News - February 1996

Gays in Military Case Debated by Appeals Court

NEW YORK -- Moving closer to a widely anticipated ruling by the United States Supreme Court, a constitutional challenge to the Clinton Administration's ban on gays in the military was argued Jan. 15 before a federal appeals court in New York.

The case, Able v. USA, is the first case to directly challenge the law barring lesbians and gay men from openly serving in the military. Brought on behalf of six service members, the lawsuit contends that the so-called "don't ask, don't tell" legislation is discriminatory, based on prejudice, and in violation of free speech and equal protection.

"It's shocking that, in 1995, the government is still arguing that it can discriminate against lesbians and gay men simply because some harbor biases against us," said Beatrice Dohrn, legal director of Lambda Legal Defense and Education Fund, which brought the case jointly with the American Civil Liberties Union. "The government admits that the ban isn't about the ability of lesbians and gay men to serve. The question now is, does the Constitution allow the government to force us into the closet, because that's where many prefer us to remain."

"This ban, like its predecessor, is at war with the most basic assumptions of our Constitution," said Matthew Coles, director of the ACLU's Lesbian and Gay Rights Project, who argued the case before the court. "Laws designed to discriminate, with no justification except to coddle some people's prejudices, can not pass constitutional muster and must be struck down."

Arguments in the case were heard before a three-judge panel of the Second Circuit Court of Appeals comprised of Judge Wilfred Feinberg, a Johnson appointee, Judge Pierre N. Leval, a Clinton appointee, and Judge John M. Walker, Jr., a Bush appointee. The appeal was initially scheduled for argument on Dec. 19th, but one of judges assigned to hear the case recused himself at the last minute in order to avoid any appearance of partiality.

The challenge is on appeal from a federal district court in Brooklyn, which dealt a major blow to the military's new ban in March. The lower court ruled that the law violated the First and Fifth Amendments, and was based solely on the fears and prejudices of heterosexual troops.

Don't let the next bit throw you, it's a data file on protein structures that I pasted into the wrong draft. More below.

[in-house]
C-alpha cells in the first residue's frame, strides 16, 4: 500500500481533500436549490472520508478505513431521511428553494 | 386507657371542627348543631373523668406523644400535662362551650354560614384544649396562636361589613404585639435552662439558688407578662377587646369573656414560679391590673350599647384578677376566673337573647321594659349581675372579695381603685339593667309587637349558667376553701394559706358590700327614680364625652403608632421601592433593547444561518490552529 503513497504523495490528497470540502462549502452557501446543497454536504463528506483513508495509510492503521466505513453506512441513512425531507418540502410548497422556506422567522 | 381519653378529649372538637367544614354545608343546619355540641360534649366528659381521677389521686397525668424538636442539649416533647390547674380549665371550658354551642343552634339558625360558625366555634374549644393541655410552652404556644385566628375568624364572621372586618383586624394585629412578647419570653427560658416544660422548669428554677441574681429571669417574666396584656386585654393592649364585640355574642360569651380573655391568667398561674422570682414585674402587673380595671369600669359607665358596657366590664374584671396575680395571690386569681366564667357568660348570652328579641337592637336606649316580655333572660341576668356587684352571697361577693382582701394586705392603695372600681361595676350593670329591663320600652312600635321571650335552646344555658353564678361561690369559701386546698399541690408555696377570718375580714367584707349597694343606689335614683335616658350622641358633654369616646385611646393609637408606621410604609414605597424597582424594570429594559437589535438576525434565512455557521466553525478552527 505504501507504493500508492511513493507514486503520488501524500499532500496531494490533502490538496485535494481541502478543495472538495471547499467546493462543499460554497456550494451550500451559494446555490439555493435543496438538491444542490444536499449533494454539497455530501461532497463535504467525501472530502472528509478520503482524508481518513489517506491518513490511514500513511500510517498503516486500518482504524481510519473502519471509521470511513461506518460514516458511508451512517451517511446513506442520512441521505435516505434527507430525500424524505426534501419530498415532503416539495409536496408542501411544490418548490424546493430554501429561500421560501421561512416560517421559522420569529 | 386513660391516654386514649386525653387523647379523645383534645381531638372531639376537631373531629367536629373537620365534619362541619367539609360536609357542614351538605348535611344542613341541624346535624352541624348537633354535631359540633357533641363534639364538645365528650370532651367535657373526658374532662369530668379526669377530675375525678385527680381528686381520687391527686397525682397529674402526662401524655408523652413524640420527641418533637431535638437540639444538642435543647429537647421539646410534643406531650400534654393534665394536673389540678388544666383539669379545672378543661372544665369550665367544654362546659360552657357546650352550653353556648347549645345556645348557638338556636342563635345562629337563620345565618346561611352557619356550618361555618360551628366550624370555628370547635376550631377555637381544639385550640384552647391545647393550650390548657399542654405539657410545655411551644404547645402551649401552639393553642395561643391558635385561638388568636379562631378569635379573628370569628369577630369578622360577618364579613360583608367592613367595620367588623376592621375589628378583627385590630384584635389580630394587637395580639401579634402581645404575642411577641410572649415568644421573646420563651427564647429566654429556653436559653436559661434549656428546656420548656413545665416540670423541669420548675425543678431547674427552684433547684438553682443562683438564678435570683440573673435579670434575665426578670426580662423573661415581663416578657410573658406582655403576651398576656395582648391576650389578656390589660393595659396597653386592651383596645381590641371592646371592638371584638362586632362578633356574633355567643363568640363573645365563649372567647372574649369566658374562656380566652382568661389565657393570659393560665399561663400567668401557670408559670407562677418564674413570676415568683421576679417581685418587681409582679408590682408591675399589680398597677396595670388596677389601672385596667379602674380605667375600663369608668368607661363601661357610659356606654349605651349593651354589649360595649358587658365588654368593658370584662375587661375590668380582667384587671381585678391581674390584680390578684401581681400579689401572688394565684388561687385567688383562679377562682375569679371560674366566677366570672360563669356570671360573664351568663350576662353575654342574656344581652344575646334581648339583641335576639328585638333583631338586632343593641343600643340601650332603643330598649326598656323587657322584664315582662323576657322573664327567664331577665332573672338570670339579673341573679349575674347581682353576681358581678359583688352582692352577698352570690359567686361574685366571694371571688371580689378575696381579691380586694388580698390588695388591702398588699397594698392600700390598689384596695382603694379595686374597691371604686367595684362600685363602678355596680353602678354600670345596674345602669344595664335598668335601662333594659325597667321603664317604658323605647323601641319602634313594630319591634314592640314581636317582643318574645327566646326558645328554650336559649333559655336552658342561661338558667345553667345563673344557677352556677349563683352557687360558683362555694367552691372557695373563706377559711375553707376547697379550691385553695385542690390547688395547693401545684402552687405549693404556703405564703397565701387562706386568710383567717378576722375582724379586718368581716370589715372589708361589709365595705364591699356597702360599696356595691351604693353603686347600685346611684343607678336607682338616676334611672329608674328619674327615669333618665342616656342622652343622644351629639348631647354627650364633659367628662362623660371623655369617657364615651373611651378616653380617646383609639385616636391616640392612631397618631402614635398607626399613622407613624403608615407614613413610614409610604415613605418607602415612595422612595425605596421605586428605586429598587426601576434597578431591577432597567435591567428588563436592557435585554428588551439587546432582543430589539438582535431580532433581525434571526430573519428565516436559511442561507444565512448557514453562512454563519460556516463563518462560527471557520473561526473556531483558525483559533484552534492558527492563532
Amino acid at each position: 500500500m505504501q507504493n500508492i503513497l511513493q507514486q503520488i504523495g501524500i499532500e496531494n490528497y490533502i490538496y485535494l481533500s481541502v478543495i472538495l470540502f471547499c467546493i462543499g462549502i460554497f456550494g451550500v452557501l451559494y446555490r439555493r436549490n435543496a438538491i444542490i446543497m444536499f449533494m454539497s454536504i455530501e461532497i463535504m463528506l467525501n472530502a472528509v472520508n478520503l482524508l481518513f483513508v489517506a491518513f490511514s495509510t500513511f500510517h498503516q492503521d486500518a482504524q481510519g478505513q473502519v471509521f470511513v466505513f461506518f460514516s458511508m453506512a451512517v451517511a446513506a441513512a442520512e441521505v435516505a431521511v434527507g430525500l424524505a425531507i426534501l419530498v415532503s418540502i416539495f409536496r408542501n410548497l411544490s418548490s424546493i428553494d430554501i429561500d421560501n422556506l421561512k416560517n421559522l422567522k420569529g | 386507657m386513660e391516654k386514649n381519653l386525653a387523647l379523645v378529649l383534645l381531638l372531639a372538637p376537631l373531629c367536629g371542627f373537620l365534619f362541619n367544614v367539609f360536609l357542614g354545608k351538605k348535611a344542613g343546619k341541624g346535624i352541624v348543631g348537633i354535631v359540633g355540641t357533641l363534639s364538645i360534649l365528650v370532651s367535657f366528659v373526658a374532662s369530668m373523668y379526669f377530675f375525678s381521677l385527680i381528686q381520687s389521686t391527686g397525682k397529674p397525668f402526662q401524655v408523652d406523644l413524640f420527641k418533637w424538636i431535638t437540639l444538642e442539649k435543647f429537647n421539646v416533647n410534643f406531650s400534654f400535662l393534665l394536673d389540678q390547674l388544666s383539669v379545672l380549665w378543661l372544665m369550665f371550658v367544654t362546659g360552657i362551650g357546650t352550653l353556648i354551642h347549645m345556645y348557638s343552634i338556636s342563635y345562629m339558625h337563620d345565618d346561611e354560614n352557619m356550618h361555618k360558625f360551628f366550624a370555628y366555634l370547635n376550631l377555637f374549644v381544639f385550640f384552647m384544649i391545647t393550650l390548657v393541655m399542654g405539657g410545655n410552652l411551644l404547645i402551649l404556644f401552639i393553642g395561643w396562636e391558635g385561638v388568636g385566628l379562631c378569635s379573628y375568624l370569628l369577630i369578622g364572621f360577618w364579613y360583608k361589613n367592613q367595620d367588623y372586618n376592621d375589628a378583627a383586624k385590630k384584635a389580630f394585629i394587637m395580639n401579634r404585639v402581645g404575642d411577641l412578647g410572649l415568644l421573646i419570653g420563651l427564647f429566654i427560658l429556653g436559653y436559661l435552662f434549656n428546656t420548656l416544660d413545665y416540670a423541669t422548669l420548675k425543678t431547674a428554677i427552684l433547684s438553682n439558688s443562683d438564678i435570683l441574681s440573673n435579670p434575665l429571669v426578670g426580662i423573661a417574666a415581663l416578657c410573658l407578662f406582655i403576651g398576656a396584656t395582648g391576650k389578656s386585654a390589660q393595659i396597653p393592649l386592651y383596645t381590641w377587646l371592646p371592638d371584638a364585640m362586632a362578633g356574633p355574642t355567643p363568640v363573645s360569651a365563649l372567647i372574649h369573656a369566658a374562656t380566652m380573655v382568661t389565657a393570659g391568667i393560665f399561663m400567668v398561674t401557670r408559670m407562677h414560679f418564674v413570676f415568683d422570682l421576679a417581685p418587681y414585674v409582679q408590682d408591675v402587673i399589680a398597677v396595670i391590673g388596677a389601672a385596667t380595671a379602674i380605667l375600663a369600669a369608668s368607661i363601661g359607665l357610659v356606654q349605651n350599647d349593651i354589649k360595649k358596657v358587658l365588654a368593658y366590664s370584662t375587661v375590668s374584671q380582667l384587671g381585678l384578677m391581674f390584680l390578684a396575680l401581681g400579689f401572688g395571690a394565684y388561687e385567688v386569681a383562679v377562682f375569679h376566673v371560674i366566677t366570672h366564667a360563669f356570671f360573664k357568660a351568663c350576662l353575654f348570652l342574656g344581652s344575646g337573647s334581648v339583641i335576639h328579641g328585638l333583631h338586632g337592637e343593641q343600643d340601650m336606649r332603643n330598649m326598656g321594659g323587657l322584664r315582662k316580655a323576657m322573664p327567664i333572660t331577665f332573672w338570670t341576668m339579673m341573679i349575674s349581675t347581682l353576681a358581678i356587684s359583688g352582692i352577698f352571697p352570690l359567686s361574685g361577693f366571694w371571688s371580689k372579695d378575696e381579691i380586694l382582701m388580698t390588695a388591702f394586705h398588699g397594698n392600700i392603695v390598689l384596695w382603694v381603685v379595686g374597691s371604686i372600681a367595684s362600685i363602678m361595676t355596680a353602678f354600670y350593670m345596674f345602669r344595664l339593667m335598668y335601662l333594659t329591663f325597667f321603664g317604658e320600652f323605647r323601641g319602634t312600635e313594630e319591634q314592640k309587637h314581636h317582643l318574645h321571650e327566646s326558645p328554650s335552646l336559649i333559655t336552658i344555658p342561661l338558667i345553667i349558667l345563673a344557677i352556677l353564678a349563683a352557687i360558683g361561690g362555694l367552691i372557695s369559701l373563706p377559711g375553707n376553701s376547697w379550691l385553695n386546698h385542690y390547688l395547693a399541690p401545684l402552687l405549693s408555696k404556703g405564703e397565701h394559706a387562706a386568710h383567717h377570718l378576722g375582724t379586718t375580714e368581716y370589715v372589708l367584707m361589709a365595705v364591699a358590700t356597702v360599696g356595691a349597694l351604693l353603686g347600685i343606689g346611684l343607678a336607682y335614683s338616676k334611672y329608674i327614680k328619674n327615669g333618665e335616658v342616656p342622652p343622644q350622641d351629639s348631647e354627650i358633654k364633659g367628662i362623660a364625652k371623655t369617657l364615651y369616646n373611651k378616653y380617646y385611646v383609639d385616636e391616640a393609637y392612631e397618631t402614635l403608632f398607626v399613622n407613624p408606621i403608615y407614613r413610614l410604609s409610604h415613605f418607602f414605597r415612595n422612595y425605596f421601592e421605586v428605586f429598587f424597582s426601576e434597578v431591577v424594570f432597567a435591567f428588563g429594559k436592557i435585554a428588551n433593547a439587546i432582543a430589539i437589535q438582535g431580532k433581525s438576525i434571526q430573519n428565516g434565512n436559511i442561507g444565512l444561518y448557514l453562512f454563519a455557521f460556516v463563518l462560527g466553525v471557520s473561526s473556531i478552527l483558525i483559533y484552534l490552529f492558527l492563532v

"Congress may not enact discriminatory legislation because it desires to insulate heterosexual service members from statements that might excite their prejudices," wrote Judge Eugene Nickerson in a sharply-worded decision striking down the ban. "The Supreme Court has held that the First Amendment will not countenance the proscription of the expression of an idea because others find it repugnant."

The current ban -- which subjects lesbians and gay servicemembers to discharge if they say or do anything that reflects their sexual orientation -- marked the first time the military's discriminatory policy was codified into law.

Signed by President Clinton in November 1993 as a "political compromise" with Congress, the law sought to modify the previous 1981 guidelines, under which 17,000 service members were discharged, at a cost of $500 million to taxpayers, according to a study issued by the General Accounting Office.

But the new ban has done very little to change how service members become the subject of discharge proceedings when fellow officers suspect that they are gay or lesbian, say military observers. In fact, the text of the regulations remains largely unchanged.

In place of guidelines stating that "homosexuality is incompatible with military service," the current law holds that open lesbians and gay men pose "an unacceptable threat to the high standards of morale, good order and discipline, and unit cohesion that are the essence of military capability."

The six plaintiffs in the case come from a variety of ranks and military branches: Lieutenant Colonel Jane Able (a pseudonym), Petty Officer Robert Heigl, First Lieutenant Kenneth Osborn, Sergeant Steven Spencer, Lieutenant Richard von Wohld, and Seaman Werner Zehr. They were not facing discharge proceedings when the case was brought

Although a ruling in this case is not likely to be handed down for several months, the U.S. Supreme Court --which has never before examined the issue -- is expected to take up the law as early as next year. Another case in Virginia, Thomasson v. Perry, in which the ACLU and Lambda filed an amicus brief, is also making its way up through the courts, as is Phillips v. Perry in Washington State.

"The military's ban on gays is explicit government-sanctioned prejudice," said Lambda's Dohrn. "We are determined to end this chapter of American history. Policies based on prejudice should never be given the power of law."

"In America, we don't pass laws that single out one group of citizens for discrimination in order to make another group more comfortable," said the ACLU's Coles. "But that is what this law does: it keeps lesbians and gay men, who are every bit as capable as heterosexuals, out of the military just because the government thinks they make some heterosexuals nervous. That is not acceptable."

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